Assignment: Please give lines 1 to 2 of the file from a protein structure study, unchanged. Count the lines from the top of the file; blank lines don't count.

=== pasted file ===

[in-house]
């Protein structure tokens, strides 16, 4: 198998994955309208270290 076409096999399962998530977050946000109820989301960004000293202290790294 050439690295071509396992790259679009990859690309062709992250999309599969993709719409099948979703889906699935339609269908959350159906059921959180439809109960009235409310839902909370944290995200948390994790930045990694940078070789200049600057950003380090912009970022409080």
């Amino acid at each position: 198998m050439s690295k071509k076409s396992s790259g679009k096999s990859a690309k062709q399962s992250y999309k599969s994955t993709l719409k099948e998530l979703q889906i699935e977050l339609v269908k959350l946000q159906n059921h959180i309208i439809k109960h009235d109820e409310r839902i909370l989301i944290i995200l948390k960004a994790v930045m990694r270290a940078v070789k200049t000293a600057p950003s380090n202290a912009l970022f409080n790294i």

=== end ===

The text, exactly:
[in-house]
């Protein structure tokens, strides 16, 4: 198998994955309208270290 076409096999399962998530977050946000109820989301960004000293202290790294 050439690295071509396992790259679009990859690309062709992250999309599969993709719409099948979703889906699935339609269908959350159906059921959180439809109960009235409310839902909370944290995200948390994790930045990694940078070789200049600057950003380090912009970022409080």